Actually, there are two known reductions among these three problems:
If you can solve discrete logs in $Z^*_n$ for composite $n$, you can use that to efficiently factor $n$
If you can solve discrete logs in $GF(p^k)$, you can compute discrete logs in an Elliptic Curve over $GF(p)$. That's because there is a known mapping of Elliptic Curves over $GF(p)$ into $GF(p^k)$ (for an integer $k$ that depends on the curve) that preserves the group operation; hence you can solve discrete logs over an Elliptic Curves by mapping the generator and the target into $GF(p^k)$, and solving the discrete log there. Now, for curves used in practice, $k$ is large enough that, with the current discrete log algorithms, this method is actually slower than just using a generic discrete log algorithm in the elliptic curve.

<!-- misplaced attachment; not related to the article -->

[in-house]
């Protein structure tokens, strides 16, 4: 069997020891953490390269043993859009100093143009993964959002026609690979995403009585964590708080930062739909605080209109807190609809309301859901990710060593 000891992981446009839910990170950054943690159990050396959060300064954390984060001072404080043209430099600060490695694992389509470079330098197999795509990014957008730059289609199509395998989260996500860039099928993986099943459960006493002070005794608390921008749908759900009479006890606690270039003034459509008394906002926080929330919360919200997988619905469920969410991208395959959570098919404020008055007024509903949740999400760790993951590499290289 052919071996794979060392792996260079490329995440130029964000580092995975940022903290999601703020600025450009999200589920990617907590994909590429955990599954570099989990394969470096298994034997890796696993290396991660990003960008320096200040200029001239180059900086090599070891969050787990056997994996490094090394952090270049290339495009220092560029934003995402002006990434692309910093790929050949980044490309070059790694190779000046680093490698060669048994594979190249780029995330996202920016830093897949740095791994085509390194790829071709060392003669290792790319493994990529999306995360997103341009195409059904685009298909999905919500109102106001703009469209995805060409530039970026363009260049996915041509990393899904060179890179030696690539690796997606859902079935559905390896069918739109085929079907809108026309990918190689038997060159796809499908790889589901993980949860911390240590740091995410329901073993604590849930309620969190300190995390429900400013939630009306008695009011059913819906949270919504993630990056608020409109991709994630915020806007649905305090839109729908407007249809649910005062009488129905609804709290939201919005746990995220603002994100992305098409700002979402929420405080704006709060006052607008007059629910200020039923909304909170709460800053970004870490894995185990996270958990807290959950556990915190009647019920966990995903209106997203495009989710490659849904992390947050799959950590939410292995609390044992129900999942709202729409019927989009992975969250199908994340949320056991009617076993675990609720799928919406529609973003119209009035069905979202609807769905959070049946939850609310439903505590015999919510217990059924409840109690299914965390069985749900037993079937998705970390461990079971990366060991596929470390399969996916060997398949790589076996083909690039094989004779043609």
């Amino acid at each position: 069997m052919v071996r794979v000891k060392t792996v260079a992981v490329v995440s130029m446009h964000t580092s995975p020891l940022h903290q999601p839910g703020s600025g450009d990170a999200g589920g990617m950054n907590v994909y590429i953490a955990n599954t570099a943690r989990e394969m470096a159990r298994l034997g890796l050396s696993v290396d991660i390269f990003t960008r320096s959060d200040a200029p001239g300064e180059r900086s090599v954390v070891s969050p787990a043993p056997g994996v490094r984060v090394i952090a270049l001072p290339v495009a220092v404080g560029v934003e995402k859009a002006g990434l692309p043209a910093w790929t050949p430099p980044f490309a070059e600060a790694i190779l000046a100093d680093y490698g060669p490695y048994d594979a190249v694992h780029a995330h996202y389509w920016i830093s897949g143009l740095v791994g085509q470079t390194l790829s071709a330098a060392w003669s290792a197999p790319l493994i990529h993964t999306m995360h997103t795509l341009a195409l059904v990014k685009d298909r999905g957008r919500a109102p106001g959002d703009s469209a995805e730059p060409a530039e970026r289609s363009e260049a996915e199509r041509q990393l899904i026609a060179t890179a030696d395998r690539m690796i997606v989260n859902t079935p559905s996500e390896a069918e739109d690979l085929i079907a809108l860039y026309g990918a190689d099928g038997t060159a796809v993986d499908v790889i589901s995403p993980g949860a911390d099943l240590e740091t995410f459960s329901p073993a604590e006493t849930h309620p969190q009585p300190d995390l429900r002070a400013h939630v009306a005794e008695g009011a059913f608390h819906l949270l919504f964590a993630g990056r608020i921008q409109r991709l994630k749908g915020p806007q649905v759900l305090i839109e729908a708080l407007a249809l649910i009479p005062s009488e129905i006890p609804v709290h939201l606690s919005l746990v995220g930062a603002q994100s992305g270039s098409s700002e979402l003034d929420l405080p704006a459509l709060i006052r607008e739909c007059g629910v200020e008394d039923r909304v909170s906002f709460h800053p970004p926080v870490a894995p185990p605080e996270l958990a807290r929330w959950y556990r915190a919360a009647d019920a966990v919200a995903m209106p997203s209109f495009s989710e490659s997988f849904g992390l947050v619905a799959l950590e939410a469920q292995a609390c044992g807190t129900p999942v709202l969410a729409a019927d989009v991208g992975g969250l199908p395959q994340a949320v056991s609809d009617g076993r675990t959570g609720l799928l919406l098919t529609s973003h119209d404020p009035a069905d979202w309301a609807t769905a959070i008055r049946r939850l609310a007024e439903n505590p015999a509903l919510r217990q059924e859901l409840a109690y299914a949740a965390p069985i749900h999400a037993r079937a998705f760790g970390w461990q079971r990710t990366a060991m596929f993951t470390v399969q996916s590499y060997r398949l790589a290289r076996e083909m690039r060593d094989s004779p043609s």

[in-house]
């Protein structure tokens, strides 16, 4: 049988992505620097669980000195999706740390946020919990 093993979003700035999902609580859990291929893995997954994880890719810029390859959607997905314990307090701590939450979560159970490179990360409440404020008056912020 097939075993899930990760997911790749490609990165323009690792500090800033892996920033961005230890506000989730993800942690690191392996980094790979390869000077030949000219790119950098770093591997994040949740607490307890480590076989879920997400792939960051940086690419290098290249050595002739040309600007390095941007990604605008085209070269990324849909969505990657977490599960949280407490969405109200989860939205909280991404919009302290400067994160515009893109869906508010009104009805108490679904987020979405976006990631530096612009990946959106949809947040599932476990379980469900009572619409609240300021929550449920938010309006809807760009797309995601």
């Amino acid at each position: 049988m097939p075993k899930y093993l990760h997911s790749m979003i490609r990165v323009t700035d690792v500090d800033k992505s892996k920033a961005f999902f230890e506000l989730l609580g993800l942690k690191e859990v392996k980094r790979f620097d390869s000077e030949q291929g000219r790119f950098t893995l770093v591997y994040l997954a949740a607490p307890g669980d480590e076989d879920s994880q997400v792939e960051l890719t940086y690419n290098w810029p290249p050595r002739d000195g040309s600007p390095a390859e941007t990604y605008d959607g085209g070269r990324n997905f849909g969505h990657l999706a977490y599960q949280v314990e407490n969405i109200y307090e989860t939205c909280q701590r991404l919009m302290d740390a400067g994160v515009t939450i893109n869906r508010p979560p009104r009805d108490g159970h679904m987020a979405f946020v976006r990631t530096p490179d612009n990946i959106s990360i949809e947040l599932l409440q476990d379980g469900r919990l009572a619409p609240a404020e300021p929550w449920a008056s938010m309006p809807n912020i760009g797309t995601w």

Of course, neither of the above reductions would apply to the recently discovered algorithms for doing discrete logs over small characteristic fields; for the former, we're not talking about a field at all ($Z^*_n$ is a ring, not a field), and for prime elliptic curves (which is what we use in practice), $GF(p^k)$ has a very large characteristic.